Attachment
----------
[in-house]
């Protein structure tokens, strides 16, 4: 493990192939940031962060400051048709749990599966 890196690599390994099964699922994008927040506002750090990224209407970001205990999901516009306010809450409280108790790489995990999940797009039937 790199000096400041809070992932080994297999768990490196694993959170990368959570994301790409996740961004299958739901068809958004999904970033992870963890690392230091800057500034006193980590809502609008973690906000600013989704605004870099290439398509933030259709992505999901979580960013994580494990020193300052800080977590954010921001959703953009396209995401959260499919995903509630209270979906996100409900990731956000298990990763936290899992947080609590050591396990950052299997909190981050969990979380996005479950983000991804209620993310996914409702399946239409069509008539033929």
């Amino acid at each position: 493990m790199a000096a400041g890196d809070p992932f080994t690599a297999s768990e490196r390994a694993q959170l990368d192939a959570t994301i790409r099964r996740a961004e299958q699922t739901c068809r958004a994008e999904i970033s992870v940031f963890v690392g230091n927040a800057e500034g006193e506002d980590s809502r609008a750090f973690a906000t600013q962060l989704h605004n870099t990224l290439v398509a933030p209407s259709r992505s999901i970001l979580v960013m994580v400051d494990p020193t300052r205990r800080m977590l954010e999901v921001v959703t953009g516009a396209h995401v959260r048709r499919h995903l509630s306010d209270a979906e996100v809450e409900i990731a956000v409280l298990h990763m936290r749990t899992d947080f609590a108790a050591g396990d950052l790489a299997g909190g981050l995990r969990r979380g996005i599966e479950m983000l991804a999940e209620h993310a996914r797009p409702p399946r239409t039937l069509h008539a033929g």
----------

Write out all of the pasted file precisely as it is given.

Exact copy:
[in-house]
């Protein structure tokens, strides 16, 4: 493990192939940031962060400051048709749990599966 890196690599390994099964699922994008927040506002750090990224209407970001205990999901516009306010809450409280108790790489995990999940797009039937 790199000096400041809070992932080994297999768990490196694993959170990368959570994301790409996740961004299958739901068809958004999904970033992870963890690392230091800057500034006193980590809502609008973690906000600013989704605004870099290439398509933030259709992505999901979580960013994580494990020193300052800080977590954010921001959703953009396209995401959260499919995903509630209270979906996100409900990731956000298990990763936290899992947080609590050591396990950052299997909190981050969990979380996005479950983000991804209620993310996914409702399946239409069509008539033929």
């Amino acid at each position: 493990m790199a000096a400041g890196d809070p992932f080994t690599a297999s768990e490196r390994a694993q959170l990368d192939a959570t994301i790409r099964r996740a961004e299958q699922t739901c068809r958004a994008e999904i970033s992870v940031f963890v690392g230091n927040a800057e500034g006193e506002d980590s809502r609008a750090f973690a906000t600013q962060l989704h605004n870099t990224l290439v398509a933030p209407s259709r992505s999901i970001l979580v960013m994580v400051d494990p020193t300052r205990r800080m977590l954010e999901v921001v959703t953009g516009a396209h995401v959260r048709r499919h995903l509630s306010d209270a979906e996100v809450e409900i990731a956000v409280l298990h990763m936290r749990t899992d947080f609590a108790a050591g396990d950052l790489a299997g909190g981050l995990r969990r979380g996005i599966e479950m983000l991804a999940e209620h993310a996914r797009p409702p399946r239409t039937l069509h008539a033929g």